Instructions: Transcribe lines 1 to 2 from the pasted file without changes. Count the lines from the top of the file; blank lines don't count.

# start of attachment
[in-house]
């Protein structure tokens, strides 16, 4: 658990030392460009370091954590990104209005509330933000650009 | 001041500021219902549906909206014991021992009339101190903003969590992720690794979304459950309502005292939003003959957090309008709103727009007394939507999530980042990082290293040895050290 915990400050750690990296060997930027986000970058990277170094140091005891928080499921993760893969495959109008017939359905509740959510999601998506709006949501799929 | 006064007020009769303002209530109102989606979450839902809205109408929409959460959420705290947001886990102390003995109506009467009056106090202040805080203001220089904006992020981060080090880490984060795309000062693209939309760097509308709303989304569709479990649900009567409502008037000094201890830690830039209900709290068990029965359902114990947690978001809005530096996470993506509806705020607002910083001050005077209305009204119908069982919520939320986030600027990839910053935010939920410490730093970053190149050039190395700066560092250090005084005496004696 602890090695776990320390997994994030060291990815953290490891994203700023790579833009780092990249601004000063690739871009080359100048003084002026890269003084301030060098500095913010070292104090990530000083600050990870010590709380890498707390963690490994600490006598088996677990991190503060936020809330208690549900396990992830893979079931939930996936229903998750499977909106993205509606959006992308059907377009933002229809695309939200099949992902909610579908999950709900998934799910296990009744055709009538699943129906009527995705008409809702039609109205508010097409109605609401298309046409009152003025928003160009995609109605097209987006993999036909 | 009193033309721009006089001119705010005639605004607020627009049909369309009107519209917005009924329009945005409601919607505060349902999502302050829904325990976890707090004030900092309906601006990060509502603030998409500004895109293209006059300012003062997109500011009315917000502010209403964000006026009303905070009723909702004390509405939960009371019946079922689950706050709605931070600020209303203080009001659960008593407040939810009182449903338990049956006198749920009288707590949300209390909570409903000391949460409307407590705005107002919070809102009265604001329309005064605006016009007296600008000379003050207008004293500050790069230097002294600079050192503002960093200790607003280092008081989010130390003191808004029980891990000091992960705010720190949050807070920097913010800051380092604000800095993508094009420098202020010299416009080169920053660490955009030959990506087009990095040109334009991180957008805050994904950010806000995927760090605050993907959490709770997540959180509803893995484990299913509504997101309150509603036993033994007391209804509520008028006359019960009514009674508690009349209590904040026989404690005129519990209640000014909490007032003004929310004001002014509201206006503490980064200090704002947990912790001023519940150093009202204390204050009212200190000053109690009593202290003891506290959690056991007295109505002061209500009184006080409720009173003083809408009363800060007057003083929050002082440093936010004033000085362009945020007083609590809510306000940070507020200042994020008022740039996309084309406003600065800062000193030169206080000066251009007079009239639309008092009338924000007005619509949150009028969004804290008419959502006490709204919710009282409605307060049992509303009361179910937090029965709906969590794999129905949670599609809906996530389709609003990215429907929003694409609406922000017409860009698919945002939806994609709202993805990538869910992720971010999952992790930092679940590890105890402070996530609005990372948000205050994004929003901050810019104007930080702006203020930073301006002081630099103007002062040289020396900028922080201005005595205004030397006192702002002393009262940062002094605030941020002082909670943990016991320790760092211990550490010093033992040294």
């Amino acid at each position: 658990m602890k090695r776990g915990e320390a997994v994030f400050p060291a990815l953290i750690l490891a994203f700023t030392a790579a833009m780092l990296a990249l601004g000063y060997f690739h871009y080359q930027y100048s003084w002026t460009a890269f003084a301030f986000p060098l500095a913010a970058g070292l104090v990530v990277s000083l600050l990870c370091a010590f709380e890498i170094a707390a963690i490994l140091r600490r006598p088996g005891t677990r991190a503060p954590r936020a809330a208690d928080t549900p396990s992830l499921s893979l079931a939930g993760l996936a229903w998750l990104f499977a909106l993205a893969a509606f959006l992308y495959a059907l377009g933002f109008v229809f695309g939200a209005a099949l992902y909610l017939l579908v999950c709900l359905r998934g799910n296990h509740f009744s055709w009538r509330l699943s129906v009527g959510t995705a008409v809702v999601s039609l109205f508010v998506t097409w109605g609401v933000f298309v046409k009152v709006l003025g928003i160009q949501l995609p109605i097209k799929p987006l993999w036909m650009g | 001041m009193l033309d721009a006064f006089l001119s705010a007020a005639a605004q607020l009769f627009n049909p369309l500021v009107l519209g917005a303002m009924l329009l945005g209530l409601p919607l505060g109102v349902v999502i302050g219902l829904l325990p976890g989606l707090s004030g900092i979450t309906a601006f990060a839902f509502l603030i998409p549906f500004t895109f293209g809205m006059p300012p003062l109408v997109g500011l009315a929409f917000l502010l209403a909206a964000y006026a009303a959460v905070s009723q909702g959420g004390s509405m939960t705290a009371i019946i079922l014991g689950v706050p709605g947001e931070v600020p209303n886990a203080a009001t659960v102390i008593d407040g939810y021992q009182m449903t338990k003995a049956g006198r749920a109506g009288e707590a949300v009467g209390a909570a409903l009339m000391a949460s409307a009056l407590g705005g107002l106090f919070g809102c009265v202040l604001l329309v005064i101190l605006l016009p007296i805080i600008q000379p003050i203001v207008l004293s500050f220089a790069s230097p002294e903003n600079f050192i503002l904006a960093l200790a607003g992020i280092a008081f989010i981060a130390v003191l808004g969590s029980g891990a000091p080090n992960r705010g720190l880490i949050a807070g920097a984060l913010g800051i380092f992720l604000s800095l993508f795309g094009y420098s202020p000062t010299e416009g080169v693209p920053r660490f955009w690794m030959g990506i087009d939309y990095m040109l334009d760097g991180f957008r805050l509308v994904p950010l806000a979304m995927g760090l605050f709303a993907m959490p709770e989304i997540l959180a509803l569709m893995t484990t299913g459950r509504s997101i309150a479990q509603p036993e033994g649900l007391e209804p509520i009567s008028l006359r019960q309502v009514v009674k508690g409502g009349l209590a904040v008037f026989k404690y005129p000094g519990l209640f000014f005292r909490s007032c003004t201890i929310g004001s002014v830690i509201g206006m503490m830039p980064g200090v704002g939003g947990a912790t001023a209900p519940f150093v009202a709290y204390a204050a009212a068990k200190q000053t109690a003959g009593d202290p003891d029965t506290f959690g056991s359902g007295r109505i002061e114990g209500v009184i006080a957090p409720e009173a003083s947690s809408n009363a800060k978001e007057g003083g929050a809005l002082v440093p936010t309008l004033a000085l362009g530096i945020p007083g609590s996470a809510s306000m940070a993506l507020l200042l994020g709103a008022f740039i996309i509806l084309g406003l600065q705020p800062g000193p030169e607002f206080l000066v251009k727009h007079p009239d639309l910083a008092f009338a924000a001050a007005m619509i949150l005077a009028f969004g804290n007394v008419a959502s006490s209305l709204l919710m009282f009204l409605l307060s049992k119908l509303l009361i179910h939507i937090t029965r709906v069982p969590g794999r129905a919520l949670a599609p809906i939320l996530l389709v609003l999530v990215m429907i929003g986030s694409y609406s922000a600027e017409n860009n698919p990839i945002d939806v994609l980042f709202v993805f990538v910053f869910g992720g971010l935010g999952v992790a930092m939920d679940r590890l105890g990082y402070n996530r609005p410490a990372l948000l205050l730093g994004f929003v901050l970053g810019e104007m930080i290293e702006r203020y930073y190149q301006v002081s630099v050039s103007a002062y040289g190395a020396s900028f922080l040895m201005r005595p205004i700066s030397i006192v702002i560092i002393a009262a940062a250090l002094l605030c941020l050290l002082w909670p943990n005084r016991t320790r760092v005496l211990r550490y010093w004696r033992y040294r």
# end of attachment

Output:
[in-house]
């Protein structure tokens, strides 16, 4: 658990030392460009370091954590990104209005509330933000650009 | 001041500021219902549906909206014991021992009339101190903003969590992720690794979304459950309502005292939003003959957090309008709103727009007394939507999530980042990082290293040895050290 915990400050750690990296060997930027986000970058990277170094140091005891928080499921993760893969495959109008017939359905509740959510999601998506709006949501799929 | 006064007020009769303002209530109102989606979450839902809205109408929409959460959420705290947001886990102390003995109506009467009056106090202040805080203001220089904006992020981060080090880490984060795309000062693209939309760097509308709303989304569709479990649900009567409502008037000094201890830690830039209900709290068990029965359902114990947690978001809005530096996470993506509806705020607002910083001050005077209305009204119908069982919520939320986030600027990839910053935010939920410490730093970053190149050039190395700066560092250090005084005496004696 602890090695776990320390997994994030060291990815953290490891994203700023790579833009780092990249601004000063690739871009080359100048003084002026890269003084301030060098500095913010070292104090990530000083600050990870010590709380890498707390963690490994600490006598088996677990991190503060936020809330208690549900396990992830893979079931939930996936229903998750499977909106993205509606959006992308059907377009933002229809695309939200099949992902909610579908999950709900998934799910296990009744055709009538699943129906009527995705008409809702039609109205508010097409109605609401298309046409009152003025928003160009995609109605097209987006993999036909 | 009193033309721009006089001119705010005639605004607020627009049909369309009107519209917005009924329009945005409601919607505060349902999502302050829904325990976890707090004030900092309906601006990060509502603030998409500004895109293209006059300012003062997109500011009315917000502010209403964000006026009303905070009723909702004390509405939960009371019946079922689950706050709605931070600020209303203080009001659960008593407040939810009182449903338990049956006198749920009288707590949300209390909570409903000391949460409307407590705005107002919070809102009265604001329309005064605006016009007296600008000379003050207008004293500050790069230097002294600079050192503002960093200790607003280092008081989010130390003191808004029980891990000091992960705010720190949050807070920097913010800051380092604000800095993508094009420098202020010299416009080169920053660490955009030959990506087009990095040109334009991180957008805050994904950010806000995927760090605050993907959490709770997540959180509803893995484990299913509504997101309150509603036993033994007391209804509520008028006359019960009514009674508690009349209590904040026989404690005129519990209640000014909490007032003004929310004001002014509201206006503490980064200090704002947990912790001023519940150093009202204390204050009212200190000053109690009593202290003891506290959690056991007295109505002061209500009184006080409720009173003083809408009363800060007057003083929050002082440093936010004033000085362009945020007083609590809510306000940070507020200042994020008022740039996309084309406003600065800062000193030169206080000066251009007079009239639309008092009338924000007005619509949150009028969004804290008419959502006490709204919710009282409605307060049992509303009361179910937090029965709906969590794999129905949670599609809906996530389709609003990215429907929003694409609406922000017409860009698919945002939806994609709202993805990538869910992720971010999952992790930092679940590890105890402070996530609005990372948000205050994004929003901050810019104007930080702006203020930073301006002081630099103007002062040289020396900028922080201005005595205004030397006192702002002393009262940062002094605030941020002082909670943990016991320790760092211990550490010093033992040294």